Knowing your Sources 

Understanding the different types of information for academic work

Content & learning objectives

In this lesson, you’ll explore some basic questions that everyone should be aware of when trying to source good quality, reliable information in order to make judgements, decisions, and produce academic work such as essays and literature reviews.

This lesson was developed by the University of Manchester as part of its award-winning ‘My Learning Essentials‘ initiative and hence follows their style for layout and design.

The materials are released publicly under a Creative Commons license which encourages re-use by others. 

Resources for learners, trainers, and developers

Are there badges available for this topic?

No. Not yet. These materials are provided by an independent source/project/institution. However, we plan to develop a badge based on completion of the lesson plus a short assessment. Visit back again soon.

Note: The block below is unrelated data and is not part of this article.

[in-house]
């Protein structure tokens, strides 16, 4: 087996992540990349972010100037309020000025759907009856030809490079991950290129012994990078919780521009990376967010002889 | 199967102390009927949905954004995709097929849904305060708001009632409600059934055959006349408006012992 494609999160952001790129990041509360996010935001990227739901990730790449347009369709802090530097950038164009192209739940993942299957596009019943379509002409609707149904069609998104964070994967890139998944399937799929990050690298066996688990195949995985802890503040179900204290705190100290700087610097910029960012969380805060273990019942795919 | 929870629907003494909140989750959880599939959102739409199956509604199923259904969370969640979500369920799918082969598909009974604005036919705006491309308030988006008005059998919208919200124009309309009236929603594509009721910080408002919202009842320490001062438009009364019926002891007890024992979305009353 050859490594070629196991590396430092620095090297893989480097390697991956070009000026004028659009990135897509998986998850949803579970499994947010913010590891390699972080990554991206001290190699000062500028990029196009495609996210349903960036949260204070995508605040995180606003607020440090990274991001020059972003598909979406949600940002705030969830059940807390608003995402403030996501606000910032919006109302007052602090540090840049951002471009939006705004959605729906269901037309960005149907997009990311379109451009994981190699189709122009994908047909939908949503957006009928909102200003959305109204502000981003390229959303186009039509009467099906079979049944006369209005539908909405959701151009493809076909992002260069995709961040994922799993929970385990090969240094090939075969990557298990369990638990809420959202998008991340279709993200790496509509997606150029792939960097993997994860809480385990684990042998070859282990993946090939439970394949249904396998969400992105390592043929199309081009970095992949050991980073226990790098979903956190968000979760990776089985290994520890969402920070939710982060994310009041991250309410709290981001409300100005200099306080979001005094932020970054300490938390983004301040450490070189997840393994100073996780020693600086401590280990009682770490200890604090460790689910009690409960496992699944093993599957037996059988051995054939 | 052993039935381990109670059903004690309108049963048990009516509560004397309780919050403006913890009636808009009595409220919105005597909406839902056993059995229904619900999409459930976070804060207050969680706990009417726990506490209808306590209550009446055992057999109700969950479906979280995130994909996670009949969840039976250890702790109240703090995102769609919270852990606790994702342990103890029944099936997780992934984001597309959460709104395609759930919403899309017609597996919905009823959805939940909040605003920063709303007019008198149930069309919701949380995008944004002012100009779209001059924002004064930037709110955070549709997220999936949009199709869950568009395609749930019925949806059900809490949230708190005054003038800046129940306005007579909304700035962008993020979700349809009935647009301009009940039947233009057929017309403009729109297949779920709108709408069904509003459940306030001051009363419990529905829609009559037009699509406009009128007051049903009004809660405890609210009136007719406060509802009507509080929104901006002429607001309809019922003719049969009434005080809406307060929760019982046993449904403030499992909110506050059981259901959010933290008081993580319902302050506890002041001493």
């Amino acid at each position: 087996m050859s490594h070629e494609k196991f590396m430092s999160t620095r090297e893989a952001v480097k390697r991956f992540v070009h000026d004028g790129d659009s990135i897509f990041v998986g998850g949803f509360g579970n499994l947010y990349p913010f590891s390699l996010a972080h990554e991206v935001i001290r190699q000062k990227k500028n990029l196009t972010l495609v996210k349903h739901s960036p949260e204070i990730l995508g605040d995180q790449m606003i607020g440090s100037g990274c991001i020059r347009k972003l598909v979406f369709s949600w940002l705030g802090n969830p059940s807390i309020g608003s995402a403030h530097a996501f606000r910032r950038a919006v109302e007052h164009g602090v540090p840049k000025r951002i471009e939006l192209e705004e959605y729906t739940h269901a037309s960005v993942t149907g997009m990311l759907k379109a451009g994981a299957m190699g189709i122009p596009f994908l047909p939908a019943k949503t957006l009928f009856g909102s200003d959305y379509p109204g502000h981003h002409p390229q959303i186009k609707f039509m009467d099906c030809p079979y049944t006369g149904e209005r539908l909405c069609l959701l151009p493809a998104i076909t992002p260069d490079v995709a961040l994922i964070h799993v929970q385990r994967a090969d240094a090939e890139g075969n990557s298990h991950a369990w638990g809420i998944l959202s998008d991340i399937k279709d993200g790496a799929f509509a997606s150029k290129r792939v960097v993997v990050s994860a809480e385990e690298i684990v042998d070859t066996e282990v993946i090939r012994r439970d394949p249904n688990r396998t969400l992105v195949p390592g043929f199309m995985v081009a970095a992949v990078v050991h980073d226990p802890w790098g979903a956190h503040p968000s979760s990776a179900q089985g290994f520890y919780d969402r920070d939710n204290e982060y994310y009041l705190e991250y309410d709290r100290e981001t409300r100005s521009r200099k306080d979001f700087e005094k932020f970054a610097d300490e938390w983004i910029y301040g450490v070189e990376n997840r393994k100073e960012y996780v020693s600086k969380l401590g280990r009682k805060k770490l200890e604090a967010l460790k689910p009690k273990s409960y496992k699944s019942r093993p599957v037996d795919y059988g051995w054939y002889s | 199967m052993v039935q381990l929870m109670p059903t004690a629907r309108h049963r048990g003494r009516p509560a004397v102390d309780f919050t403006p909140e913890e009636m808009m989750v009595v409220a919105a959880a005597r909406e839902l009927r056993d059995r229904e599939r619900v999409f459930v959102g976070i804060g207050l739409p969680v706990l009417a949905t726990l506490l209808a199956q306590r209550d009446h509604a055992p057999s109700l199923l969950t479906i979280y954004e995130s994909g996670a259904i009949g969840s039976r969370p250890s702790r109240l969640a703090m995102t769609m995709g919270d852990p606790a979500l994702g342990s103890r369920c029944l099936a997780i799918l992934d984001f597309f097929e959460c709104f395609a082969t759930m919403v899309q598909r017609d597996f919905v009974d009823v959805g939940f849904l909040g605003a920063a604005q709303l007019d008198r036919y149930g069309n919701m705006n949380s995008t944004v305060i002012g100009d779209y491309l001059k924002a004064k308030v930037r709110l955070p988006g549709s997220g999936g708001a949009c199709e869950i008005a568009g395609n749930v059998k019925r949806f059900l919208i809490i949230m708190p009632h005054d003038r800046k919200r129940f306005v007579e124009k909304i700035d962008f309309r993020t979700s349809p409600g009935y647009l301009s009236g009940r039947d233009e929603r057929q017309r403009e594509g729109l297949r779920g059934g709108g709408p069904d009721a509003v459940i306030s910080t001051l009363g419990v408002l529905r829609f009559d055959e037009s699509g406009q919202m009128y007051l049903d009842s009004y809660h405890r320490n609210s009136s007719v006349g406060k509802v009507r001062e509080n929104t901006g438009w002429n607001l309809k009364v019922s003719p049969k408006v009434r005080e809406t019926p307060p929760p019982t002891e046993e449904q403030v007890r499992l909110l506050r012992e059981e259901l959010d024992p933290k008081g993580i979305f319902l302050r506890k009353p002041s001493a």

How can we run a workshop or classroom session on this topic?

Typically, these and related topics are covered in workshops and training sessions provided by your local institutional library.

Activities for this particular subject could include pair, or group, work looking at a range of sample materials. Most effective, would be examples which require some considerable ‘dtective work’ in order to properly assess and which lead to discussion and debate.

Are there resources and materials available?

Yes. We have collated some useful links for you (opposite) but you will also find resources at the original website of My Learning Essentials

Can I download a copy of this interactive lesson?

Yes. The University of Manchester Library makes these available for download, re-use, and adaptation. For information visit: My Learning Essentials.

Further information & useful links:

Downloadable pdf of key content of the lesson:

Harvard’s guide to evaluating sources :

UCD Library guide to evaluating sources of information on the Web:

“Truth, lies, and the internet: a report into young people’s digital fluency” Demos (UK), 2011: